Gentrification occurs when services are put in place to help an area, especially those economically depressed, but the residents are not able to experience the benefits of the service.  

“There’s study after study that shows that when parks and recreational resources are put in an area to benefit those tend to not have access to these types of quality resources, tend to get displaced by it,” Twilley said.

Julie Paxton, an economics professor and director of campus community engagement at Ohio U, has made the Baileys the focus of her economics of altruism class. 

Last year, Paxton’s class assessed which organizations involved in the Baileys could benefit the most from the class’ allocated $10,000 in grant money from the Warren Buffett Foundation. The class chose the Athens County Foundation to create a fund for the trail, design a website and logo and designate funds for local entrepreneurial training

“It’s possible that as a major trail system is developed, that housing prices will increase. Many people in trailhead communities rent, and so as their property values increase, their rent will increase, or possibly they would be displaced completely as commercial investments come,” Paxton said.

Currently, students are working to prepare Chauncey for the Baileys. Half of Paxton’s class is investigating gentrification and policies that can be implemented to protect the resident’s from displacement. The other half of the class is working to showcase the village’s history through a historical kiosk designed by Hilferty Museum Planning. 

The Baileys will run through former Adena Indian land, as well as salt and coal mines. In addition to the kiosk, Paxton said markers will be placed to indicate the history of the area.

“I think the reason that we’re specifically focusing on Chauncey, and both the gentrification issue and also the history, is that it’s possible that this project would have proceeded without that being taken into account. There might not have been the money through a grant for a historical marker,” Paxton said.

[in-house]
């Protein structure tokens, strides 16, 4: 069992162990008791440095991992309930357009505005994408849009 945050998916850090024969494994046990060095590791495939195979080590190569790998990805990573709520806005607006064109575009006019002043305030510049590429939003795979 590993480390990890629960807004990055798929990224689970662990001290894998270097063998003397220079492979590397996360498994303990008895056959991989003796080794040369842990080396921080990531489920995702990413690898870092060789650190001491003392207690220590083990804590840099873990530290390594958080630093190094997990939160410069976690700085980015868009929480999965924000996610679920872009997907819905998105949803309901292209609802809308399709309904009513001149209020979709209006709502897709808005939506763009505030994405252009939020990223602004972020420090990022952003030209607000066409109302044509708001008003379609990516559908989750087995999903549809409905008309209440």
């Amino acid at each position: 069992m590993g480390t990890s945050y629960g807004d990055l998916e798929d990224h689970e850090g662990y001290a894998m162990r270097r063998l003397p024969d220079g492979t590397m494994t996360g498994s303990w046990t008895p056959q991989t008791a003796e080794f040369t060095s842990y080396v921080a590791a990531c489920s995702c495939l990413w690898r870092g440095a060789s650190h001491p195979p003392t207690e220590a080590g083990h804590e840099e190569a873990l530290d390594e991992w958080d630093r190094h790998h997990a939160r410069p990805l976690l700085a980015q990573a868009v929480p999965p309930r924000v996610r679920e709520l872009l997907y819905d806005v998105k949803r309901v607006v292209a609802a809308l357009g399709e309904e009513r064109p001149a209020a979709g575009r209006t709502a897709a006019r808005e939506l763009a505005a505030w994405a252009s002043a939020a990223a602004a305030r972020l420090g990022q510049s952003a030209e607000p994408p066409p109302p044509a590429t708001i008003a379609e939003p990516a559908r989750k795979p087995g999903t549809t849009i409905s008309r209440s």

Rural Action, a nonprofit that works to sustainably develop the economy in southeastern Ohio, is involved in the Baileys project and applied for an ARCA Power Grant.

If received, the majority of the $1.2 million grant will go toward entrepreneurial training for the people of Chauncey. ACEnet is also involved with the Baileys project to help communities prepare for the potential impacts of the Baileys.

“I am worried,” Twilley said of the possibility of gentrification and negative impacts to trailhead communities. “But, I think the risk of those are far outweighed by the benefits that [the Baileys] can potentially bring.”

What happens next?

“By the end of fall next year, we could have 35 to 40 miles on the ground.” Twilley said. “We still have a ton of work to do. We still have to promote the darn thing and implement that.”

Twilley listed off tasks like working on the trail system’s website, creating maps and bike riding programs that allow the community to access the trails. 

“Once the trails get built, and the ribbon is cut, there’s a huge responsibility to ensure that they’re successful,” Twilley said. “And that falls on many people’s shoulders.”